Elmor is a junior at the University of Georgia majoring in microbiology. As a pre-medical student, he aspires to provide medical services to Palestinians. As a Palestinian and as a member of his university’s Athens for Justice in Palestine, he aims to make Palestine solidarity work and organizing an integral part of his career. He is particularly interested in the joint struggle between oppressed peoples and its potential in resisting interconnected forms of oppression. 

Raphael Eissa

Eissa is a student at the University of Georgia, double majoring in political science and international affairs. As a Coptic Orthodox Christian, he is dedicated to religious minorities in the Middle East. He hopes to enter a career preserving human rights in the region. He is on the National Students for Justice in Palestine Steering Committee and is an executive board member of his university’s chapter. He is starting the first campus chapter of Christians United for Palestine.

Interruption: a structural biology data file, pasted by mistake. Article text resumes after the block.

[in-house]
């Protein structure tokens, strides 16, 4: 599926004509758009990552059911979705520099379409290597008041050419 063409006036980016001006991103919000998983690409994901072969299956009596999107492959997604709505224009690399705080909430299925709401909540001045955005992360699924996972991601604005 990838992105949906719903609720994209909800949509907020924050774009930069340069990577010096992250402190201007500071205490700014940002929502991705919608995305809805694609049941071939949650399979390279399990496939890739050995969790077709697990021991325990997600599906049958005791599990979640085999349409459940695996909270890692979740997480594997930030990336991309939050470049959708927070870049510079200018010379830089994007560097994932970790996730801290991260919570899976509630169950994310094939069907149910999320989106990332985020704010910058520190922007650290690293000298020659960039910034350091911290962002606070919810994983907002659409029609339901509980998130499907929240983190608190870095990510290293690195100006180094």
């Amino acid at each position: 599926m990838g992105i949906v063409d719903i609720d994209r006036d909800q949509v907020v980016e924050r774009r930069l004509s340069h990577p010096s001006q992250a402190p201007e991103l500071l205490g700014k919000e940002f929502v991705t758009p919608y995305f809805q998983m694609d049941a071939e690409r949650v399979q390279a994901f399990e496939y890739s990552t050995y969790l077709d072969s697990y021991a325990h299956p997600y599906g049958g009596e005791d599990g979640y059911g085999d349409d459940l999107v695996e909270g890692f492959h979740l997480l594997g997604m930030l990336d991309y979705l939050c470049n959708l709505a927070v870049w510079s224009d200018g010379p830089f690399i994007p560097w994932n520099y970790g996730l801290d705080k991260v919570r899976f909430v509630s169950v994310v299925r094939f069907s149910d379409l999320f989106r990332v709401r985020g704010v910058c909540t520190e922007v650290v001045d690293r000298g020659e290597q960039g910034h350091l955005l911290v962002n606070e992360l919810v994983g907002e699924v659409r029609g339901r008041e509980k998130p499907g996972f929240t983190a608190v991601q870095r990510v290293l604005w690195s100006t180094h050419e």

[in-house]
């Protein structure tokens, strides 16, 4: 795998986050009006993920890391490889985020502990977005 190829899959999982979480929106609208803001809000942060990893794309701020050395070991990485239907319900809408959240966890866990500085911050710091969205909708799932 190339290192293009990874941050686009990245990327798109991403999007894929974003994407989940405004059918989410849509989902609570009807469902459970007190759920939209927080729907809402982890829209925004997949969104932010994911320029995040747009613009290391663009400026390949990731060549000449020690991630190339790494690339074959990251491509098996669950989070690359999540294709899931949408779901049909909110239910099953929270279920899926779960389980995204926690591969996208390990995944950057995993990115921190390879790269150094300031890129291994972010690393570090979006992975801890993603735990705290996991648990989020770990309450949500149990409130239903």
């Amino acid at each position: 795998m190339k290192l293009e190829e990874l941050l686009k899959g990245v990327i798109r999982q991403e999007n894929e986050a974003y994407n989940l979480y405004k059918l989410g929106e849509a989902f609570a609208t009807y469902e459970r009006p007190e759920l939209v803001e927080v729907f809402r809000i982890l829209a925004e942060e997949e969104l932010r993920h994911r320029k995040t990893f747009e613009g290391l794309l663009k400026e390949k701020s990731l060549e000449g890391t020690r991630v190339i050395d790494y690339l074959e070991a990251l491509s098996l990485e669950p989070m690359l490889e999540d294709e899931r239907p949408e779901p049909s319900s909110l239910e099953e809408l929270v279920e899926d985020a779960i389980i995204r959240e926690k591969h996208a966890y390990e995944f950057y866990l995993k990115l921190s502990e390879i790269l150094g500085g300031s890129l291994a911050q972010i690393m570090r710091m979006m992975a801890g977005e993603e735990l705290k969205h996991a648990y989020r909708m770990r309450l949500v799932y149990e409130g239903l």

Caroline Kao

Caroline Kao is a Ph.D. candidate in anthropology at University of California, Santa Cruz. Her academic interests include postcolonial theory and political theory. She has written and edited for several nonprofits and media criticism organizations, including the ACLU and FAIR. Caroline has had a life-long interest in peace activism and anti-racism organizing.